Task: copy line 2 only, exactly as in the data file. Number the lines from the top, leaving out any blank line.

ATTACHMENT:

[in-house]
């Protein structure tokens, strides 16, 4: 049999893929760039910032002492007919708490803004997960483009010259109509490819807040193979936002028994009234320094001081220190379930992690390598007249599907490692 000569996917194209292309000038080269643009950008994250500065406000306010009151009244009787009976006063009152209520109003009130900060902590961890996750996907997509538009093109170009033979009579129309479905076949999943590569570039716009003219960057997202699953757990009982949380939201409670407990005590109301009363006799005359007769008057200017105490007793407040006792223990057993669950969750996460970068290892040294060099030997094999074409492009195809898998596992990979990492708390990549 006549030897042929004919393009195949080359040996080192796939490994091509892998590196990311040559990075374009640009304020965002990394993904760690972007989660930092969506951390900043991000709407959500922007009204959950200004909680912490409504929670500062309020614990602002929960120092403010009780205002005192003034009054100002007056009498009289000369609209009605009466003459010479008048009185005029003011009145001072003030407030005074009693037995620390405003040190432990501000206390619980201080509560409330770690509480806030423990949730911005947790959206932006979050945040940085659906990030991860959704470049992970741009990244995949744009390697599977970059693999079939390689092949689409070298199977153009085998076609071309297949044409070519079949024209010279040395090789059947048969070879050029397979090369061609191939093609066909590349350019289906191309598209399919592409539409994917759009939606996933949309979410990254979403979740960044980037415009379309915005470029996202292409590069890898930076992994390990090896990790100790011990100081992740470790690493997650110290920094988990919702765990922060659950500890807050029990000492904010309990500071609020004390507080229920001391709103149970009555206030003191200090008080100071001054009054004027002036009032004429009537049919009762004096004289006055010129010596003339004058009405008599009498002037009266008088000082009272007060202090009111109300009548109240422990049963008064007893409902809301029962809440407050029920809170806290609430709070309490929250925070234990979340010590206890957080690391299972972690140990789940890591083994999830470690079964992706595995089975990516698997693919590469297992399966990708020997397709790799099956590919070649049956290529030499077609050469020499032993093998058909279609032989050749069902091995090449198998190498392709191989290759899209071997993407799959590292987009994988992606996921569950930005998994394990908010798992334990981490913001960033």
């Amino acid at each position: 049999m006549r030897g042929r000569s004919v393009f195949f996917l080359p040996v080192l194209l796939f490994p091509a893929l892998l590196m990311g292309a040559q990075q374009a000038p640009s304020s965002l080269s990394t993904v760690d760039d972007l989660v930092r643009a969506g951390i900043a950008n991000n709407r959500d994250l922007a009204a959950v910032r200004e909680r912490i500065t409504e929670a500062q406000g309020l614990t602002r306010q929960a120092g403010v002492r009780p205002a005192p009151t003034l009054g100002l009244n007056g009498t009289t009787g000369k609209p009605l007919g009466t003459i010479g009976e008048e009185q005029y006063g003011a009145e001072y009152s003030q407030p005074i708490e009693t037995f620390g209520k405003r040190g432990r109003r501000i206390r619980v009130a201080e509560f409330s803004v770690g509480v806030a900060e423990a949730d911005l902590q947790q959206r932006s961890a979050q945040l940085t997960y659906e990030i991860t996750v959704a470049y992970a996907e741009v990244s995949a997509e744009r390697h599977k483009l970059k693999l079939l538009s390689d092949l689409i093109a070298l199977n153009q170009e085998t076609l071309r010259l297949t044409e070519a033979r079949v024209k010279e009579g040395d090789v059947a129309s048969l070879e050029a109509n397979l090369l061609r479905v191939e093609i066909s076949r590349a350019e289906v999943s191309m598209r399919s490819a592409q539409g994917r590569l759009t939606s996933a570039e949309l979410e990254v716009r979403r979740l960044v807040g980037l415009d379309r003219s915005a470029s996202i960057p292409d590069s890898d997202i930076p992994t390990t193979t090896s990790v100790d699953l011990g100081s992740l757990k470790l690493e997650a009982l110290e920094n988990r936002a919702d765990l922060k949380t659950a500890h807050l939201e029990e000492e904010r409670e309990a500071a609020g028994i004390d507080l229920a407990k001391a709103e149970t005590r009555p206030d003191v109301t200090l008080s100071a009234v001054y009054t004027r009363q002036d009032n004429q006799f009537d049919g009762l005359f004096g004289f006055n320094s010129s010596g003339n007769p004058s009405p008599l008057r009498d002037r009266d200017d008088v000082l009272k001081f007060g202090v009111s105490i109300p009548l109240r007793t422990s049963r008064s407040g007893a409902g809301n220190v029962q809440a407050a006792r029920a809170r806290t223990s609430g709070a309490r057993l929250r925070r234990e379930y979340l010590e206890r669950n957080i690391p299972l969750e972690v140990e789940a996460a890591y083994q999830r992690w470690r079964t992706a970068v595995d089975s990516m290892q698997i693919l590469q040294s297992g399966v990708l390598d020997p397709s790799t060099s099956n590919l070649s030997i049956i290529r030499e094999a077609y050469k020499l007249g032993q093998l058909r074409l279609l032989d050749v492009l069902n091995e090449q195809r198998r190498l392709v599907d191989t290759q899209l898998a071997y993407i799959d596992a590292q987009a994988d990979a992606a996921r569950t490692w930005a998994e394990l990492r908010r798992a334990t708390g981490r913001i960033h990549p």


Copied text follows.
């Protein structure tokens, strides 16, 4: 049999893929760039910032002492007919708490803004997960483009010259109509490819807040193979936002028994009234320094001081220190379930992690390598007249599907490692 000569996917194209292309000038080269643009950008994250500065406000306010009151009244009787009976006063009152209520109003009130900060902590961890996750996907997509538009093109170009033979009579129309479905076949999943590569570039716009003219960057997202699953757990009982949380939201409670407990005590109301009363006799005359007769008057200017105490007793407040006792223990057993669950969750996460970068290892040294060099030997094999074409492009195809898998596992990979990492708390990549 006549030897042929004919393009195949080359040996080192796939490994091509892998590196990311040559990075374009640009304020965002990394993904760690972007989660930092969506951390900043991000709407959500922007009204959950200004909680912490409504929670500062309020614990602002929960120092403010009780205002005192003034009054100002007056009498009289000369609209009605009466003459010479008048009185005029003011009145001072003030407030005074009693037995620390405003040190432990501000206390619980201080509560409330770690509480806030423990949730911005947790959206932006979050945040940085659906990030991860959704470049992970741009990244995949744009390697599977970059693999079939390689092949689409070298199977153009085998076609071309297949044409070519079949024209010279040395090789059947048969070879050029397979090369061609191939093609066909590349350019289906191309598209399919592409539409994917759009939606996933949309979410990254979403979740960044980037415009379309915005470029996202292409590069890898930076992994390990090896990790100790011990100081992740470790690493997650110290920094988990919702765990922060659950500890807050029990000492904010309990500071609020004390507080229920001391709103149970009555206030003191200090008080100071001054009054004027002036009032004429009537049919009762004096004289006055010129010596003339004058009405008599009498002037009266008088000082009272007060202090009111109300009548109240422990049963008064007893409902809301029962809440407050029920809170806290609430709070309490929250925070234990979340010590206890957080690391299972972690140990789940890591083994999830470690079964992706595995089975990516698997693919590469297992399966990708020997397709790799099956590919070649049956290529030499077609050469020499032993093998058909279609032989050749069902091995090449198998190498392709191989290759899209071997993407799959590292987009994988992606996921569950930005998994394990908010798992334990981490913001960033």